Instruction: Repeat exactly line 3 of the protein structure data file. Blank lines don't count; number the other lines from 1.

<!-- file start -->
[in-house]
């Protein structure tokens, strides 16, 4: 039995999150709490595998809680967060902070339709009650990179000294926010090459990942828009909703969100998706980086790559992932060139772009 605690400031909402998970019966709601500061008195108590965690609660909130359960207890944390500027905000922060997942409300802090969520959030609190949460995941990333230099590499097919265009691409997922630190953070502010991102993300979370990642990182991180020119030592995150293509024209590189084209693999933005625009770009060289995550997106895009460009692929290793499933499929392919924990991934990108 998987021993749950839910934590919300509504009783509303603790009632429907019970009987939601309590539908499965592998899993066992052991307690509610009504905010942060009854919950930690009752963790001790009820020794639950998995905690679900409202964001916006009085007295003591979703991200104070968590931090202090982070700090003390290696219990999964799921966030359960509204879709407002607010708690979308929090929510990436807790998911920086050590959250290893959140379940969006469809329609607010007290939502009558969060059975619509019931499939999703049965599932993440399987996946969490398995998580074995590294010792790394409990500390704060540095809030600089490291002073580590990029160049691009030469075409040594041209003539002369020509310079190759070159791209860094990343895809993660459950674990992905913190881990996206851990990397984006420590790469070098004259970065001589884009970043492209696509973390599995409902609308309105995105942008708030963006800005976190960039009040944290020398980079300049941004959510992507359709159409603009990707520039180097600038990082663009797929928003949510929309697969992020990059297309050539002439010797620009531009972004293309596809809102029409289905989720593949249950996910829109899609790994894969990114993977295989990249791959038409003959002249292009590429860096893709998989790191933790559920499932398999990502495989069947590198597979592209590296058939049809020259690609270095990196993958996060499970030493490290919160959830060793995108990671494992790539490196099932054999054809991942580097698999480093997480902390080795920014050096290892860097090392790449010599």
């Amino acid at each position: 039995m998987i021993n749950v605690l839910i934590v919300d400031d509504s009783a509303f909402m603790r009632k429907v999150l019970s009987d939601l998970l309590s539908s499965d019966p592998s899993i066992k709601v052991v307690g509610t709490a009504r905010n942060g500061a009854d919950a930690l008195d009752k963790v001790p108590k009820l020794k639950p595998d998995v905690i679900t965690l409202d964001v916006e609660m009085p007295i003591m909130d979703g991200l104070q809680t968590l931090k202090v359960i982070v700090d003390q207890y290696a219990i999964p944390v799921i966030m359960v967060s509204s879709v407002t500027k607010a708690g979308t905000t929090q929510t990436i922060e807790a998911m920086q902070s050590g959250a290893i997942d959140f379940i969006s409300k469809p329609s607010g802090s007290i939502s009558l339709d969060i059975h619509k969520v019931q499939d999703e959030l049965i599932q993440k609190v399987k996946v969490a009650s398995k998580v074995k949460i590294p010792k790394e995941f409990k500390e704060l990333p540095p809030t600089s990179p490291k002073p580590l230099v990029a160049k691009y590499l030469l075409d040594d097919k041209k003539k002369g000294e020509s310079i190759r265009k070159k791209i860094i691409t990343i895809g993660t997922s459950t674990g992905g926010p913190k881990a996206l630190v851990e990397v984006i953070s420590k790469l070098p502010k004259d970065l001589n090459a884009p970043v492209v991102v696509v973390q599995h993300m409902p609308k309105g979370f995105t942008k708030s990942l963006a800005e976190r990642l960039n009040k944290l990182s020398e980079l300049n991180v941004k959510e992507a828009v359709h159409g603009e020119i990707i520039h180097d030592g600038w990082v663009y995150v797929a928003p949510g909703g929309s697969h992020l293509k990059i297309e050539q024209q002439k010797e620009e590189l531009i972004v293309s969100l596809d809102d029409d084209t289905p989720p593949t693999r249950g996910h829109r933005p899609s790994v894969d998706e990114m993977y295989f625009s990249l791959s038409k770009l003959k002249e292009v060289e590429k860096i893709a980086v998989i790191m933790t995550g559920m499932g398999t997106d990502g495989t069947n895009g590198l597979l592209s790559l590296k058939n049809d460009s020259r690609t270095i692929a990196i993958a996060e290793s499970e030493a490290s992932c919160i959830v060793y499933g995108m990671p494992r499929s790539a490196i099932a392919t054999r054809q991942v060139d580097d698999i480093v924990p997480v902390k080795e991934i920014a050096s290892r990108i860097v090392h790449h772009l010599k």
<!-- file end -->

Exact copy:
């Amino acid at each position: 039995m998987i021993n749950v605690l839910i934590v919300d400031d509504s009783a509303f909402m603790r009632k429907v999150l019970s009987d939601l998970l309590s539908s499965d019966p592998s899993i066992k709601v052991v307690g509610t709490a009504r905010n942060g500061a009854d919950a930690l008195d009752k963790v001790p108590k009820l020794k639950p595998d998995v905690i679900t965690l409202d964001v916006e609660m009085p007295i003591m909130d979703g991200l104070q809680t968590l931090k202090v359960i982070v700090d003390q207890y290696a219990i999964p944390v799921i966030m359960v967060s509204s879709v407002t500027k607010a708690g979308t905000t929090q929510t990436i922060e807790a998911m920086q902070s050590g959250a290893i997942d959140f379940i969006s409300k469809p329609s607010g802090s007290i939502s009558l339709d969060i059975h619509k969520v019931q499939d999703e959030l049965i599932q993440k609190v399987k996946v969490a009650s398995k998580v074995k949460i590294p010792k790394e995941f409990k500390e704060l990333p540095p809030t600089s990179p490291k002073p580590l230099v990029a160049k691009y590499l030469l075409d040594d097919k041209k003539k002369g000294e020509s310079i190759r265009k070159k791209i860094i691409t990343i895809g993660t997922s459950t674990g992905g926010p913190k881990a996206l630190v851990e990397v984006i953070s420590k790469l070098p502010k004259d970065l001589n090459a884009p970043v492209v991102v696509v973390q599995h993300m409902p609308k309105g979370f995105t942008k708030s990942l963006a800005e976190r990642l960039n009040k944290l990182s020398e980079l300049n991180v941004k959510e992507a828009v359709h159409g603009e020119i990707i520039h180097d030592g600038w990082v663009y995150v797929a928003p949510g909703g929309s697969h992020l293509k990059i297309e050539q024209q002439k010797e620009e590189l531009i972004v293309s969100l596809d809102d029409d084209t289905p989720p593949t693999r249950g996910h829109r933005p899609s790994v894969d998706e990114m993977y295989f625009s990249l791959s038409k770009l003959k002249e292009v060289e590429k860096i893709a980086v998989i790191m933790t995550g559920m499932g398999t997106d990502g495989t069947n895009g590198l597979l592209s790559l590296k058939n049809d460009s020259r690609t270095i692929a990196i993958a996060e290793s499970e030493a490290s992932c919160i959830v060793y499933g995108m990671p494992r499929s790539a490196i099932a392919t054999r054809q991942v060139d580097d698999i480093v924990p997480v902390k080795e991934i920014a050096s290892r990108i860097v090392h790449h772009l010599k």